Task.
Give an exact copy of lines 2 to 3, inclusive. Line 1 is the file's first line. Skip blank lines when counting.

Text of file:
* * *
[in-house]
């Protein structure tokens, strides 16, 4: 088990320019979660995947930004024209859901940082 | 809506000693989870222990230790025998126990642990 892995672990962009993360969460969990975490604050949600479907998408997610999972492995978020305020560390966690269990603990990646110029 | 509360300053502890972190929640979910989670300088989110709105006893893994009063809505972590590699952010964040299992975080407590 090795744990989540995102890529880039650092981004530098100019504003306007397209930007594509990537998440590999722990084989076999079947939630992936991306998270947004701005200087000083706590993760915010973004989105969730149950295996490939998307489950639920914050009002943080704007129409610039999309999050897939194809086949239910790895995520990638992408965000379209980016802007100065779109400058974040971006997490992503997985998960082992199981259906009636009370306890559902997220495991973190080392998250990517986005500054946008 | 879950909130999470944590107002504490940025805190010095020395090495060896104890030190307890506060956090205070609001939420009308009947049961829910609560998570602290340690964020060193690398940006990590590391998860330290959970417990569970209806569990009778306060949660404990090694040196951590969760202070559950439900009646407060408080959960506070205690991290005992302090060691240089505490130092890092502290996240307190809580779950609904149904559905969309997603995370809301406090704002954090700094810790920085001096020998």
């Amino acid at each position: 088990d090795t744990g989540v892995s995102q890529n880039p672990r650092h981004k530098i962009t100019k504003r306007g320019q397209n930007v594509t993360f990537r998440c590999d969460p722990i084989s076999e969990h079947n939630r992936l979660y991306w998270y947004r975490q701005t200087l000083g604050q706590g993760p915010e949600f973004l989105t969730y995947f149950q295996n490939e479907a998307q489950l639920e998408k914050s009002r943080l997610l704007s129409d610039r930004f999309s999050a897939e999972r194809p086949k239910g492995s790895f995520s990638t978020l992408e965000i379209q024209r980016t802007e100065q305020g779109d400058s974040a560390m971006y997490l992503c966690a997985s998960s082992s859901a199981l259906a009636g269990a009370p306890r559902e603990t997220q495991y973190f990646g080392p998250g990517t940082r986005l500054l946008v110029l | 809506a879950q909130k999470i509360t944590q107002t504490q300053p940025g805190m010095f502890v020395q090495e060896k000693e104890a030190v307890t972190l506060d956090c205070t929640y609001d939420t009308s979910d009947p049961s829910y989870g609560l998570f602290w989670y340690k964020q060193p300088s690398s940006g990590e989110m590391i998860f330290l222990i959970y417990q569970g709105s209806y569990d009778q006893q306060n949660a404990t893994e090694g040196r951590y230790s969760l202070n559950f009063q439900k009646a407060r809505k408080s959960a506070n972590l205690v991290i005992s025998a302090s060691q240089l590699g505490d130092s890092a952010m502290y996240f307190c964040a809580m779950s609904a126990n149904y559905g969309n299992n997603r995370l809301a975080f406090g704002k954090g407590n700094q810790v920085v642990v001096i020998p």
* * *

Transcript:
């Protein structure tokens, strides 16, 4: 088990320019979660995947930004024209859901940082 | 809506000693989870222990230790025998126990642990 892995672990962009993360969460969990975490604050949600479907998408997610999972492995978020305020560390966690269990603990990646110029 | 509360300053502890972190929640979910989670300088989110709105006893893994009063809505972590590699952010964040299992975080407590 090795744990989540995102890529880039650092981004530098100019504003306007397209930007594509990537998440590999722990084989076999079947939630992936991306998270947004701005200087000083706590993760915010973004989105969730149950295996490939998307489950639920914050009002943080704007129409610039999309999050897939194809086949239910790895995520990638992408965000379209980016802007100065779109400058974040971006997490992503997985998960082992199981259906009636009370306890559902997220495991973190080392998250990517986005500054946008 | 879950909130999470944590107002504490940025805190010095020395090495060896104890030190307890506060956090205070609001939420009308009947049961829910609560998570602290340690964020060193690398940006990590590391998860330290959970417990569970209806569990009778306060949660404990090694040196951590969760202070559950439900009646407060408080959960506070205690991290005992302090060691240089505490130092890092502290996240307190809580779950609904149904559905969309997603995370809301406090704002954090700094810790920085001096020998």
């Amino acid at each position: 088990d090795t744990g989540v892995s995102q890529n880039p672990r650092h981004k530098i962009t100019k504003r306007g320019q397209n930007v594509t993360f990537r998440c590999d969460p722990i084989s076999e969990h079947n939630r992936l979660y991306w998270y947004r975490q701005t200087l000083g604050q706590g993760p915010e949600f973004l989105t969730y995947f149950q295996n490939e479907a998307q489950l639920e998408k914050s009002r943080l997610l704007s129409d610039r930004f999309s999050a897939e999972r194809p086949k239910g492995s790895f995520s990638t978020l992408e965000i379209q024209r980016t802007e100065q305020g779109d400058s974040a560390m971006y997490l992503c966690a997985s998960s082992s859901a199981l259906a009636g269990a009370p306890r559902e603990t997220q495991y973190f990646g080392p998250g990517t940082r986005l500054l946008v110029l | 809506a879950q909130k999470i509360t944590q107002t504490q300053p940025g805190m010095f502890v020395q090495e060896k000693e104890a030190v307890t972190l506060d956090c205070t929640y609001d939420t009308s979910d009947p049961s829910y989870g609560l998570f602290w989670y340690k964020q060193p300088s690398s940006g990590e989110m590391i998860f330290l222990i959970y417990q569970g709105s209806y569990d009778q006893q306060n949660a404990t893994e090694g040196r951590y230790s969760l202070n559950f009063q439900k009646a407060r809505k408080s959960a506070n972590l205690v991290i005992s025998a302090s060691q240089l590699g505490d130092s890092a952010m502290y996240f307190c964040a809580m779950s609904a126990n149904y559905g969309n299992n997603r995370l809301a975080f406090g704002k954090g407590n700094q810790v920085v642990v001096i020998p």